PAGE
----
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January 07, 1998 - Image 18

Resource type:
The Michigan Daily, 1998-01-07

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8B - The Michigan Daily - Wednesday, January 7, 1998


Savor the Wolverines' first national
championship since 1948 for years
to come with a glossy, full-color
poster of The Michigan Daily's front
page. The poster sells for $5 and
will be available next week at
The Michigan Daily's offices in
the Student Publications
Building at 420 Maynard St.
and at select retail outlets in
the Ann Arbor area. Add a
poster of Michigan's Rose
Bowl-clinching win over Ohio
State for an additionalt
$2.50. Read the Daily to
find out when the posters
will be available forr

C ° if S .

Continued from Page1B
accepting the MVP award.
On a day that could only be
described as magical, Griese - last
season's pooch punter - nabbing
the award was the perfect example
of Michigan's Cinderella season.
Who would have thought in
September that this group of
Wolverines would end the season
with the Heisman Trophy winner,
the coach of the year, a perfect
record, a No. 1 ranking, a victory in
the Rose Bowl and its first national
championship since 1948?
Not the voters, who ranked
Michigan 14th at the start of the
Not the fans, who anticipated a
fifth straight four-loss season.
Not the critics, who said
Michigan's glory days were over.
No one thought it was possible.
No one, that is, except the
They all said this team was dif-
ferent than previous ones, and they
were right. Not more talented - no,
the 1994 team probably grabs that
honor. More focused? More com-
mitted? Yes, on both counts. For the
first time in a very long time,
Michigan played asa team, as one,
from beginning to end. And that
was the difference this season.
"I think our team believed in our-
selves," linebacker Dhani Jones
said. "We played as one, as one
great being. We were just one team
at one time."
This 1997 Michigan football team
was about heart and soul, unity and

focus. Coach Lloyd Carr used spe-
cial motivating tools to get his team
ready each week, to keep their
minds on one game at a time and on
the goals at hand. And lie brought a
team together, filled with superstars
and walk-ons, dreamers and believ-
ers, to build history in just his third
season as a head coach beyond the
high school level.
There was Griese, a former walk-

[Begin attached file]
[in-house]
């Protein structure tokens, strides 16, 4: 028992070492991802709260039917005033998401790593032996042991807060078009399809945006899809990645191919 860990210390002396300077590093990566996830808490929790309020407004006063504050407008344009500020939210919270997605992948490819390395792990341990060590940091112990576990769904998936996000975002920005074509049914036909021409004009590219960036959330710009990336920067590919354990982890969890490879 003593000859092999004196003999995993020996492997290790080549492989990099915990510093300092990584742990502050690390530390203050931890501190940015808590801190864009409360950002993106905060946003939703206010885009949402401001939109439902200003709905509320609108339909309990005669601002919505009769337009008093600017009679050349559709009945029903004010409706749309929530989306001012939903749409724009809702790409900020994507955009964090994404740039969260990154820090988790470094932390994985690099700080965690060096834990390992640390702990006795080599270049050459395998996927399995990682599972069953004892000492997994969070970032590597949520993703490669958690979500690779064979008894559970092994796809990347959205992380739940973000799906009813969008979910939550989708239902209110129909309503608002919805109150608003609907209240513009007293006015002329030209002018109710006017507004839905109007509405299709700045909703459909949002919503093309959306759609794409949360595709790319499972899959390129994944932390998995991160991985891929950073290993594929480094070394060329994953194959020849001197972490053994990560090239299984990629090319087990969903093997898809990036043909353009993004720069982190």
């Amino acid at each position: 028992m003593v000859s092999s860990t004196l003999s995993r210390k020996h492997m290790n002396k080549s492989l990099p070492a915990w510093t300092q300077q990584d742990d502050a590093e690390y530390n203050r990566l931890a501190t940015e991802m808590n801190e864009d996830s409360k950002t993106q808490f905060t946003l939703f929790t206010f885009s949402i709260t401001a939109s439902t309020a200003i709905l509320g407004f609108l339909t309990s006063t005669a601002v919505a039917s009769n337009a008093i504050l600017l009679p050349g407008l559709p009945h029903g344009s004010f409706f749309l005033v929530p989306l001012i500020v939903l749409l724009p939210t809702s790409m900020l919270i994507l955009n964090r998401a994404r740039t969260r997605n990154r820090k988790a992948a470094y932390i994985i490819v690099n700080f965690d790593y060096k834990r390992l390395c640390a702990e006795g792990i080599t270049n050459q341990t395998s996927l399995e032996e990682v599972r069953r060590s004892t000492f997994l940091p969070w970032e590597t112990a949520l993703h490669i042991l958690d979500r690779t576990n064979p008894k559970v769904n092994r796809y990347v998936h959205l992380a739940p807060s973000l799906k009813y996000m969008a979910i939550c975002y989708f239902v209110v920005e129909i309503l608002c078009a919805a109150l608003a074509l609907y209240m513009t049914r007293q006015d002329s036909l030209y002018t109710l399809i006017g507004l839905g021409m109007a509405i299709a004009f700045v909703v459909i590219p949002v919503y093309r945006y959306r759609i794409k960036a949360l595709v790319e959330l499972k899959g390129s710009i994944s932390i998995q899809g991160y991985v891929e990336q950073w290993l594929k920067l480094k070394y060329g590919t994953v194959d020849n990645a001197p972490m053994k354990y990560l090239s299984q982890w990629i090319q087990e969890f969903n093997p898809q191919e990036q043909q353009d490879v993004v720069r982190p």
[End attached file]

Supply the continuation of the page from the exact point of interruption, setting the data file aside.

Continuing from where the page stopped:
on, leading his team to victory with
three touchdown passes. In the most
important game of his life, Griese
stepped in and stole center stage
from Leaf, a Heisman Trophy final-
ist who just might be the NFiL's
quarterback of the future.
There was Charles Woodson, the
team's magnificent superstar, spot-
light-grabber and Heisman-winner,
making one last dazzling intercep-
tion in the Rose Bowl game to keep
the Cougars from going up 13-0
early on.
There was linebacker Eric Mayes,
the walk-on turned captain and
starter. He was injured, but he
dressed for this game and never
relinquished his duty as co-captain,
never gave up hope.
There was Jason Vinson, the
walk-on punter who fought for three
years to grab and retain a spot on
the squad. He, too, believed and
became a starter.
There was fullback Chris Floyd,
a senior, who volunteered to play on
special teams. Carr has said for
some time that he was amazed a
senior would volunteer to play on
kickoff teams, a job typically
reserved for unproven, younger
players. Carr said that kind of spirit

Free safety Tommy Hendricks is reduced to tears as he hugs tight end Mark
Campbell after the Wolverines' emotional Rose Bowl victory.

and selflessness was the defining
mark on this team.
And boy, was he right.
There are other stories, tales of
walking on, tales of being named
All-Americans, tales of getting hurt
and coming back. The Wolverines
put individual achievement aside,
played together as one and now have
Rose Bowl rings to prove it worked.
It all comes down to what Jones
said - "one great being." The
Wolverines came together in spring
drills and outlined their goals for the
This time though, they put in the
work, dedicated the time and pre-
pared almost methodically to turn
the goals into more than mere
And they were rewarded on Jan. 1
as they found their way into the his-
tory books.
The San Gabriel mountains

formed the beautiful backdrop
around the Rose Bowl in Pasadena,
Calif. The palm trees circled the sta-
dium and seemed to reach high into
the sky, as the warm temperature
basked on the bowl game of all bowl
games. Beautiful ? That's an under-
The past wasn't always as beauti-
ful, as the Rose Bowl proved to be
Michigan's personal hell - nine
losses in the school's 12 prior
But not this year. Nothing could
quell the beauty of this game, of this
season, of the unity on this team.
"A lot of people counted us out
every game," Floyd said. "A lot of
people at the beginning were callirO
us mediocre. We set our sights and
we set our goals and we never
looked back."
- Danielle Rumore can be reached
via e-mail at drumore@umich.edu.


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